What’s the activity of neuroinflammation in multiple sclerosis, and what impact might this activity have on patient symptoms? Explore that and more in this video.
Welcome to ReachMD. This medical industry feature, titled “Relapsing Forms of Multiple Sclerosis: How It Impacts Patient Symptoms”, is sponsored by Novartis Pharmaceuticals Corporation. This program is intended for health care professionals. Here’s your host.
In this audio recording we will discuss the neuroinflammation that occurs in the brain and spinal cord in early multiple sclerosis, or MS, and examine 4 systems that are commonly affected—the sensory system, visual system, bladder, and musculoskeletal system.
Early inflammation in MS can disrupt the blood-brain barrier that normally protects the brain from damaging pathogens.1 This leakage of the blood-brain barrier allows autoreactive immune cells to enter the central nervous system, or CNS, from the peripheral body.1
Specifically, autoreactive T cells can release proinflammatory cytokines and promote the breakdown of the blood-brain barrier inside the CNS.1
Healthcare professionals previously believed that the onset of disease activity in MS was primarily mediated by pathological T cell activity. However, recent research implicates a key role for autoreactive B cells in the initiation of this process.2
So, in MS, autoreactive B-cell activity promotes neuroinflammation by activating lymphocytes through either directly or indirectly releasing proinflammatory cytokines or antibodies. Autoreactive B-cell activity and its role in neuroinflammation has been noted in several pathways in MS.2,3
In the first pathway, B cells that cross the blood-brain barrier can transform into antigen-presenting cells, where they can bind with autoreactive CD4+ T cells within the CNS. This activates the T cells to release proinflammatory cytokines, which can disrupt oligodendrocyte activity and cause damage to the myelin sheath.2-4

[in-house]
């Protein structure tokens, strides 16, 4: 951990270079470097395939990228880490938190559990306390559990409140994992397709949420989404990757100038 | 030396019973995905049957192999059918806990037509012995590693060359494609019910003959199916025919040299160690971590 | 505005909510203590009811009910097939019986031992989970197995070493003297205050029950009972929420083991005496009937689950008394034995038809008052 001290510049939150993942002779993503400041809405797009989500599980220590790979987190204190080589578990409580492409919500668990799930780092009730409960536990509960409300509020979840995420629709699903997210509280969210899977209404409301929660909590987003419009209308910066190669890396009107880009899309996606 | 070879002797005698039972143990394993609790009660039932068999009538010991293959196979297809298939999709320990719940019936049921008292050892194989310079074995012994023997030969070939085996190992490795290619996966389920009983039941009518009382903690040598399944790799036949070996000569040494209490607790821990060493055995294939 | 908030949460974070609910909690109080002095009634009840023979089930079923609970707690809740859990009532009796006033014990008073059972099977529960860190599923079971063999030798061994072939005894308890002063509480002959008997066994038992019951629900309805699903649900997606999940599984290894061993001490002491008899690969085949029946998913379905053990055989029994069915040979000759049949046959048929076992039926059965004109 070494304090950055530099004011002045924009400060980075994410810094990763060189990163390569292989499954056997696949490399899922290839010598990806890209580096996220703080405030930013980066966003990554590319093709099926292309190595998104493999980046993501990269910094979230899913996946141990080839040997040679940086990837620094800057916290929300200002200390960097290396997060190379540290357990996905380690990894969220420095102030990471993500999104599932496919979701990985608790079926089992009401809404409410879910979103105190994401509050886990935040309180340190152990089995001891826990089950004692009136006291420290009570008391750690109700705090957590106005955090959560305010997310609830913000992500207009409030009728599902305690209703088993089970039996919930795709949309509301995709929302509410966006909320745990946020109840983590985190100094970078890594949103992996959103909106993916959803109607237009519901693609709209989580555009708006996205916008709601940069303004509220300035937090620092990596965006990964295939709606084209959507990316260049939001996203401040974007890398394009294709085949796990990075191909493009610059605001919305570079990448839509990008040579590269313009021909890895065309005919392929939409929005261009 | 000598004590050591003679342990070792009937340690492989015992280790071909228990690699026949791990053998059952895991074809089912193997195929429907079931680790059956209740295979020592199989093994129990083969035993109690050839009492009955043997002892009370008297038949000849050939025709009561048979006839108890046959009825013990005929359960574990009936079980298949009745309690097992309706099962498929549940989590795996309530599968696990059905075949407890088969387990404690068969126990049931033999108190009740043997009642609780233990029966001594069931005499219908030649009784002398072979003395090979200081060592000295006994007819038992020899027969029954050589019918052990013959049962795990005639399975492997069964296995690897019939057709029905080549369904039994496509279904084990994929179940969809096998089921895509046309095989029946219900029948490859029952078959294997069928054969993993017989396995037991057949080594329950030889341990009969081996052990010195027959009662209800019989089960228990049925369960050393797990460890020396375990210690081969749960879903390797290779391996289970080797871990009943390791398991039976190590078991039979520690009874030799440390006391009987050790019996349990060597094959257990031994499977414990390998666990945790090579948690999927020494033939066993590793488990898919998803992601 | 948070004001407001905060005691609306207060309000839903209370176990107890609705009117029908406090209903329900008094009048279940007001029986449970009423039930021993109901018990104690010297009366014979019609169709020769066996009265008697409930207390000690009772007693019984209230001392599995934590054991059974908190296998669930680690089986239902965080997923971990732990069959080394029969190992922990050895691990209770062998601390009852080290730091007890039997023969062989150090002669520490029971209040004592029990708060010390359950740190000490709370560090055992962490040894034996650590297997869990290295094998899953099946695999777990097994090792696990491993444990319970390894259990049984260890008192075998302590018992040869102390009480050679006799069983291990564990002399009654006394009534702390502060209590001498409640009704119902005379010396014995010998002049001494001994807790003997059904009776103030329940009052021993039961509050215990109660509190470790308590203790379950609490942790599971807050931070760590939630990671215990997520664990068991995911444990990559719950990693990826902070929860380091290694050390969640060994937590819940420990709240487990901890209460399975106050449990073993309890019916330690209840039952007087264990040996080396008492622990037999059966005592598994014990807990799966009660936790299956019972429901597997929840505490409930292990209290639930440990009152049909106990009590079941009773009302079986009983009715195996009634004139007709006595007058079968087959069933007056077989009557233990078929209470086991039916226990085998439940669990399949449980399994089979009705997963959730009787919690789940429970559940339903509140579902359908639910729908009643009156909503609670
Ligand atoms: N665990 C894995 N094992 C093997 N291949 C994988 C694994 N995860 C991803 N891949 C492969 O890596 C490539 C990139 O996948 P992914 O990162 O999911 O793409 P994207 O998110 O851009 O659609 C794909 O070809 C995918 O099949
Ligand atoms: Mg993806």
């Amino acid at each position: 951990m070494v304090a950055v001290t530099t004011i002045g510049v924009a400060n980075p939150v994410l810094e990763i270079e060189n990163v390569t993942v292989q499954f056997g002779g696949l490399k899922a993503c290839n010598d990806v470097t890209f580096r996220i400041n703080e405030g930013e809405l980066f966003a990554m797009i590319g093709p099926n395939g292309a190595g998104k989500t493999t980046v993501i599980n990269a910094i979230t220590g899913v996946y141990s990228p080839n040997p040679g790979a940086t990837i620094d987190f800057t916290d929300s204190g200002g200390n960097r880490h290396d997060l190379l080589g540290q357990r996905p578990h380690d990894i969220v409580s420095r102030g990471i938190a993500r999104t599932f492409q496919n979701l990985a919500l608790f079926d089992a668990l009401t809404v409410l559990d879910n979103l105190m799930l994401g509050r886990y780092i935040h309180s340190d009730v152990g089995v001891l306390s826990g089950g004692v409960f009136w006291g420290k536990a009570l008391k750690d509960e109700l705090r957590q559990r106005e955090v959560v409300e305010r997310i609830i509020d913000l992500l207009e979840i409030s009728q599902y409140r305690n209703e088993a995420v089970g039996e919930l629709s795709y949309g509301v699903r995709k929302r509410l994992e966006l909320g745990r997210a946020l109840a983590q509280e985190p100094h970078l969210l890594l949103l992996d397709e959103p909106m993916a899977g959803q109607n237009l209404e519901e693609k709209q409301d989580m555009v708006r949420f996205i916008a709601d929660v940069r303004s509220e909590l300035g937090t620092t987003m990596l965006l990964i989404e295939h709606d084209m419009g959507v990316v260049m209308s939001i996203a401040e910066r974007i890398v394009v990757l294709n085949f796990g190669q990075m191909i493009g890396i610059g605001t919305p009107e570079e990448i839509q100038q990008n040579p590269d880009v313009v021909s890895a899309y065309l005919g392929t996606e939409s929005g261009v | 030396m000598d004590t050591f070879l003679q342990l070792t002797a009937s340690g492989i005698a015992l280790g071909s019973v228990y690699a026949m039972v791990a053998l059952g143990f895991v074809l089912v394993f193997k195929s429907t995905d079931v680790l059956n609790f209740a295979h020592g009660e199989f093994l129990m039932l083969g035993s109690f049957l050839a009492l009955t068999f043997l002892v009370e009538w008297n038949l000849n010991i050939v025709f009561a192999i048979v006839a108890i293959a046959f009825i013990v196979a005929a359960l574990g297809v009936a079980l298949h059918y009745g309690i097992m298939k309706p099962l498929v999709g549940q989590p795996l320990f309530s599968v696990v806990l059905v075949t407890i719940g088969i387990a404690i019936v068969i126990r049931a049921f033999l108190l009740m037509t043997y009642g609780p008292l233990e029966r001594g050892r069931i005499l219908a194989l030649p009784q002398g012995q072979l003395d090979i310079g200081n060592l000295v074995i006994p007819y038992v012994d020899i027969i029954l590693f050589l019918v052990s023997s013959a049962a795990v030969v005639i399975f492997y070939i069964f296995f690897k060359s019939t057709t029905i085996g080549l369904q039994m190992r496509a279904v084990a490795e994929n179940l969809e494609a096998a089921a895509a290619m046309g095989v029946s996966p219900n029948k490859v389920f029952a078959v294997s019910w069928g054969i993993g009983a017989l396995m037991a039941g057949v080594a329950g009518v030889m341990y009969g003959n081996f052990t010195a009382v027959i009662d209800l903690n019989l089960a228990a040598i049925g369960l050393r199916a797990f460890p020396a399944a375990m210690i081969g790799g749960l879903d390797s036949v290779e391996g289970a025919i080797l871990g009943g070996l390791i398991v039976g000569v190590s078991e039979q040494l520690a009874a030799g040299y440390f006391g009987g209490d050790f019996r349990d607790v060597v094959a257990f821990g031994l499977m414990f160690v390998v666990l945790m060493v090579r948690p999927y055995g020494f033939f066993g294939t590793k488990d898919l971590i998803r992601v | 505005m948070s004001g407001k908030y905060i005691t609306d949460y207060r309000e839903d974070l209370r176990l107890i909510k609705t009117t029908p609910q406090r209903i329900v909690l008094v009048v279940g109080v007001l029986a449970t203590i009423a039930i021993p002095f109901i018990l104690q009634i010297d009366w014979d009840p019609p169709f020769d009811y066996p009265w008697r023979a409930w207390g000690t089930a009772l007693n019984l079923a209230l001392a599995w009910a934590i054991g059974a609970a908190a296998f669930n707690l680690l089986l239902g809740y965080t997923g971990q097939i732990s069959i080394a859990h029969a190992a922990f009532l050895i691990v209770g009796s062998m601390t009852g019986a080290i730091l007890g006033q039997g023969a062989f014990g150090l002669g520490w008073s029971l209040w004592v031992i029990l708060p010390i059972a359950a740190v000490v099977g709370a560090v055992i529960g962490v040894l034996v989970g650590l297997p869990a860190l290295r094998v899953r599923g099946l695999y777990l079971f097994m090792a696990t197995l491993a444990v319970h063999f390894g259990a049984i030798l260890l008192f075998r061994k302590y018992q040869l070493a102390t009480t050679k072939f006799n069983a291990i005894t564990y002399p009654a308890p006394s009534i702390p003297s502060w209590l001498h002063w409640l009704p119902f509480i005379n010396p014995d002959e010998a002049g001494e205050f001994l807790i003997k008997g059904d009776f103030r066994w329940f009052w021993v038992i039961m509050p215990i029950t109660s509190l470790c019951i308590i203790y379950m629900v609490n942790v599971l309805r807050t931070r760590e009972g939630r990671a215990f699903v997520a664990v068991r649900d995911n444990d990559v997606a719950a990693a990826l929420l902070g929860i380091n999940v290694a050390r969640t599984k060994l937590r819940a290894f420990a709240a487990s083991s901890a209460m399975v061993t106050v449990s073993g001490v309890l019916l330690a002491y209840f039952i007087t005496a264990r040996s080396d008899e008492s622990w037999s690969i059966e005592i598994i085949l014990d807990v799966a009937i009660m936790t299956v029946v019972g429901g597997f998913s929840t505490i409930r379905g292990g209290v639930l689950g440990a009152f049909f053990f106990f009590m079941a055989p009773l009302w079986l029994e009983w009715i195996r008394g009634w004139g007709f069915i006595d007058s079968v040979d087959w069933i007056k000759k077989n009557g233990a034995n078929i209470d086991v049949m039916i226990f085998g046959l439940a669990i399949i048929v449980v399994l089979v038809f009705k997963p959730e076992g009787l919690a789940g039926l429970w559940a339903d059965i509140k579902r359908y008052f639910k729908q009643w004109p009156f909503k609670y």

In the second pathway, autoreactive B cells inside the CNS can release proinflammatory cytokines directly, causing damage to myelin and other CNS components.2,3
And finally, in the third pathway, B cells that have transformed into antibody-producing plasma cells can release autoantibodies that promote axonal damage and complement-mediated demyelination through antigen-binding activity.5,6
B-cell depletion in MS is regulated through antibody-triggered apoptosis,7 complement-dependent cytotoxicity,8 and antibody-dependent cellular cytotoxicity.9
Now, let’s discuss 4 systems commonly involved in the early stages of MS.
Systems Affected in MS
The most common early symptoms in MS include sensory impairments, such as numbness, neuropathic pain, temperature changes, and other abnormal sensations, typically reported in the limbs and extremities.10, 11 Within the first year of diagnosis, up to 82% of MS patients reported sensory impairments.12
Vision problems are another common early symptom in MS, and are reported by more than 50% of patients within the first 2 years of diagnosis.12 Inflammation can cause optic neuritis which can disrupt signal propagation along the optic nerve, leading to these symptoms.13
Damage caused by neuroinflammation can also be associated with musculoskeletal symptoms. Spasticity—the feeling of tightness or stiffness in muscles or the inability to fully control muscles—is reported in almost 70% of patients with MS within the first 3 years of diagnosis.12,14
Lastly, bowel and bladder symptoms are another common symptom in early MS, reported by almost 50% of patients within the first 2 years of diagnosis.12 Symptoms such as a feeling of urgency or urinary incontinence likely reflect impaired signaling of the corticospinal tracts.15
Although we have focused on 4 body systems often affected in early MS, it is important to note that symptoms can impact nearly every neurologic domain. Early identification of MS patients in clinical practice should seek to measure the extent of impairment across multiple domains—psychological, cognitive, visual, sensory, autonomic, fatigue, and motor.12 Developing a better understanding of the early subtle symptoms can improve early identification of MS and ensure patients receive the clinical care they need.
Thank you for listening to the Novartis Early MS & Impact on Patient Symptoms audio recording.
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Explore the neuroinflammation that occurs in the brain and spinal cord in early multiple sclerosis along with the systems that are commonly affected.